Archive for ‘Books by Topic’

October 16, 2015

It’s Raining Bats & Frogs

raining batsTitle: It’s Raining Bats & Frogs

Author: Rebecca Colby
Illustrator: Steven Henry
Publisher: Feiwel and Friends, 2015
Book Type: Fiction
Ages: 3-6
Themes: Witches, Halloween


The raining and pouring
may have been quite boring,
but cats and dogs, they just don’t work.
They hiss and bark and go BERSERK.
So, change what’s falling on my head.
Make it HATS and CLOGS instead!


Synopsis (from Amazon’s website):

A little witch named Delia has been looking forward all year to flying in the annual Witch Parade. When the rumors of rain come true and the other witches start complaining, Delia takes action. Using her best magic, Delia changes the rain to cats and dogs. At first this goes over quite well, but she quickly realizes the animals cause a few issues. She must change the rain again! This time to hats and clogs. And finally, she tries bats and frogs. But each new type of rain brings its own set of problems. How will Delia save the day?



  • Teacher’s Guide – English Language Arts & Math exercises, Frog facts, songs, and more!


Why I Like This Book:

Cute charming tale about a young witch trying to save the Halloween parade with a lovely theme subtly woven in that parents will appreciate.

In the story Delia a young witch tries to prevent the rain from ruining their Halloween parade by changing the rain to cats and dog, then hats and clogs and so on. Each changes brings on it’s own set of issues which the other witches complain about. Eventually Delia realizes the best way to solve the problem — this was completely satisfying.

My favorite part of the book was the cumulative refrain that is done in rhyme. So fun and catchy. It is sure to elicit recitations and re-enactments by the youngest readers.

The artwork is as equally charming as the text. Loved the roundness of the witches making them appear kid-like. The color palette of a gray backdrop with spots of muted greens, purples, and oranges was just the right look for this adorable Halloween story.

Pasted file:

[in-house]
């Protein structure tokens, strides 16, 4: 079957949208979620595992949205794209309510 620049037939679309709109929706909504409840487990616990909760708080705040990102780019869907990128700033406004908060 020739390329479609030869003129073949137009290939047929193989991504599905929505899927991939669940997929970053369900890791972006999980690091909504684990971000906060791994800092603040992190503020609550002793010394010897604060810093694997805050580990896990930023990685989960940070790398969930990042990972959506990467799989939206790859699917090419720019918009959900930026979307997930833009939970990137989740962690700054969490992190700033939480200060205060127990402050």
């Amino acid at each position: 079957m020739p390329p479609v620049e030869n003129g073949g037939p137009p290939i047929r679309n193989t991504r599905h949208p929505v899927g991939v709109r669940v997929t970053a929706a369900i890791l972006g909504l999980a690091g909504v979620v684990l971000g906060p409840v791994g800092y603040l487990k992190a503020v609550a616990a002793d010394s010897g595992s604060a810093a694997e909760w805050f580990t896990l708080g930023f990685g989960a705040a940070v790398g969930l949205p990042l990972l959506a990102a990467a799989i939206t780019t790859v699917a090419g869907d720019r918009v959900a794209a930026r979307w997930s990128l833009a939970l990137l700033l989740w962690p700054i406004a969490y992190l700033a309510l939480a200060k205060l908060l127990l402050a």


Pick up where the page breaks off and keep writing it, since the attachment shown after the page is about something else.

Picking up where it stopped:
This is a good book for pre-school thru KG classroom storytime or lap-reading at home.

Find It’s Raining Bats & Frogs at the following spots:
Amazon | Barnes & Noble | Indiebound | Goodreads
ISBN-10: 125004992X
ISBN-13: 978-1250049926

This review is part of Susanna Leonard Hill’s Perfect Picture Book series. Visit her site to see the other books recommended.

Disclosure: I received my copy of this book from the author. This review nevertheless reflects my own and honest opinion about the book.

October 9, 2015

Star Wars Epic Yarns – plus Giveaway

People throughout the galaxy will be celebrating reading this Saturday, October 10th for the 4th annual Star Wars Reads Day. So grab your young padawans and experience together the power of reading.

If you are a Star Wars geek like me, then check-out the Star Wars Epic Yarn books from Chronicle. They’re not your average board books.

Star Wars series

These 12-paged books are word primers. Each spread contains a single word paired with an iconic scene from the movie, helping the adult reader narrate the story to the child. The scenes are amazing from the meticulous handcrafted felt characters to the onsite shooting. It may even trigger reader a (re-)watching of the movies.

Here are some interior spreads.

SW Epic Yarns_A New Hope_10_Swing spread © & TM Lucasfilm Ltd.

SW Epic Yarns_Empire Strikes Back_4_Force spread © & TM Lucasfilm Ltd.SW Epic Yarns_Return of the Jedi_Team spread © & TM Lucasfilm Ltd.

A perfect gift for any Star Wars fan.


You are in luck. I have an extra set of books to GIVEAWAY, courtesy of Chronicle Books. Leave a comment below telling us your favorite character and why (anyone from Episodes 1-6, but picking Jar Jar Binks is automatic disqualification, j/k :-) ). Deadline to enter is Thursday, October 15th. May the force be with you!

Read my interview with the creators Jack and Holman Wang and learn about their creative process.


Find the Star Wars Epic Yarns series at the following spots:
Amazon | Barnes & Noble | Indiebound | Goodreads

Disclosure: I received my copies of this series from the publisher Chronicle Books. This review nevertheless reflects my own and honest opinion about the book.

September 11, 2015

Ada Byron Lovelace and the Thinking Machine – plus Giveaway!